Carmel Magazine

Carmel Magazine, Summer/Fall 2018

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Page 113 of 315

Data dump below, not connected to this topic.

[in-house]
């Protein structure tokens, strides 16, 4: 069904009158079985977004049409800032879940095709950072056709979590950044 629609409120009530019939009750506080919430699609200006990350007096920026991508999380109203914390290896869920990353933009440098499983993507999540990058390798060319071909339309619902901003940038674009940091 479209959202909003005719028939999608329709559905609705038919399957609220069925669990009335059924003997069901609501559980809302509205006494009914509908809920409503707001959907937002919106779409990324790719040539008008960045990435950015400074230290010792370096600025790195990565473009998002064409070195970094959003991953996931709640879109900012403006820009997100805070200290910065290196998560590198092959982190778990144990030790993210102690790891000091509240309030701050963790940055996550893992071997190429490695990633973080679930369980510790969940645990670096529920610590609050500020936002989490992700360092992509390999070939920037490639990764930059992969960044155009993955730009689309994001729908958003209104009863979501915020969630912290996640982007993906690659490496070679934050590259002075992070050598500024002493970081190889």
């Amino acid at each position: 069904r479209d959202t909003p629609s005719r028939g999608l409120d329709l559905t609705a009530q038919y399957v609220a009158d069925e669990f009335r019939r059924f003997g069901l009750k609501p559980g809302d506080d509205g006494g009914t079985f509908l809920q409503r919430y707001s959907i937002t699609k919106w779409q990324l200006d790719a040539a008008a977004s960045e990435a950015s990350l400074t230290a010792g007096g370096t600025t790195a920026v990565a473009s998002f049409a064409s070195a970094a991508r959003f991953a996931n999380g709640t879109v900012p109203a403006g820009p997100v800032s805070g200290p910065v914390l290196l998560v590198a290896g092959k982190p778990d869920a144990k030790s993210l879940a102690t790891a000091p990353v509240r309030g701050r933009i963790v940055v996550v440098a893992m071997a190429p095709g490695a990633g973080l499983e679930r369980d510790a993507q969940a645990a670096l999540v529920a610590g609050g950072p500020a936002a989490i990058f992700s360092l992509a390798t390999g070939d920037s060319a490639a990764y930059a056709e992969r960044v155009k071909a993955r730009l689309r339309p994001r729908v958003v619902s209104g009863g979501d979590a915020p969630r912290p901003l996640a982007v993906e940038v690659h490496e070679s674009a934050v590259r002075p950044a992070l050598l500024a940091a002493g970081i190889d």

TAKE YOUR BEST SHOT B Y D A N PA S Q U A R I E L L O A N D L A I R D S M A L L Overcoming Fear on the Golf Course n August, Pebble Beach Golf Links will host the 118th U.S. Amateur Championship for the fifth time, with Spyglass Hill Golf Course serving as the stroke-play co-host for the second time. Some of the best amateur golfers in the world will be competing for a chance to win this national championship, and as part of their preparation for the event, players will face many obstacles both on and off the course. This includes going up against some challenging holes and the need to over- come fear and anticipation that these challenges present. The best players are preparing both their mental and physical games. If you're playing Pebble Beach Golf Links for the first time, chances are good that you already know about the iconic tee shots on holes 7 and 18, the forced carry over the ocean on No. 8, and the downhill side-hill approach shot on No. 10 toward Carmel Bay. The anticipation of hitting these shots is as great as playing the course, because you've seen them countless times before in pictures and on television. We all have shots we fear, whether they are forced carries over water, long bunker shots, short bunker shots, or tee shots with out-of-bounds nearby. We fear them because we haven't had a great deal of success with them in the past, or we're afraid of the outcome. It's hard to not think about the ocean on No. 8, even if you can't see it, because you know it's there – just as you know it's lurking to the left of the tee on No. 18 and to the right of the green on No.10. How do you overcome this fear? It has as much to do with your atti- tude, preparation, and ability to stay calm and focused. We talk so much about the "mental game." What is it? How does it help players on the golf course and in life? One of the terms we hear is mental toughness. It simply means the ability to keep your focus when you're play- ing the game. One needs to stay focused, whether you're playing well, fac- ing a challenging shot or performing poorly. And it's probably more impor- tant and challenging to stay focused when you're not playing well – it's much easier to stay focused when things are going your way! The "Rules of Golf " doesn't mention anything about the mental game. I don't think the ball or the clubs know about the mental game, and I don't think they really care, either! All the ball knows is how it was struck. The emotional landscape can be a wonderful descriptor. We bounce from high-energy negative emotions, like extreme anger when a shot doesn't work out, to low-energy emotions when we are depressed or having a bad stretch of holes and feel like our round is slipping through our fingers. We also find ourselves at low-energy positive emotions where we are calm and nothing seems to bother us, to high-energy positive emo- tions when we hit a great opening drive or made a birdie to win the match or shoot our lowest score. These things all happen and can change from shot to shot. We really want to be neutral, where we choose to respond to the stimulus that golf and life throw at us! Players work on their pre-shot routines, which assist them in setting their minds right before they strike a golf shot. The role of the pre-shot routine is to give the player's conscious mind (the one that is always think- ing) some place comfortable to go where it isn't anxious about a shot or situation. This then allows the subconscious (automatic response) to hap- pen, and usually results in a great shot! It becomes challenging when the best amateurs face some of the most feared shots in golf. The following is our list of the 10 most-feared shots at Pebble Beach: 1. Second shot on No. 8: Know exactly how far it is to clear the hazard, and swing more club than is necessary. 2. Tee shot on No. 18: One of the world's greatest tee shots offers a useful lesson applicable to any hole with trouble running tight to the fairway – put away your driver. 3. Second shot on No. 6: Long, uphill, blind shots like this one require a different strategy than most approach shots. 4. Tee shot on No. 7: Easy? Not for the average golfer. Learn how to deal with multiple challenges on short par-3s, including between-club distances, tricky winds and distracting scenery. 5. Tee shot on No. 1: The first shot on a famous course is always a tough one mentally, especially in the U.S. Amateur! 6. Third shot on No. 18: The shot is short, but there are hazards everywhere. Determining the precise yardage is your first step to success. I 112 C A R M E L M A G A Z I N E • S U M M E R / F A L L 2 0 1 8

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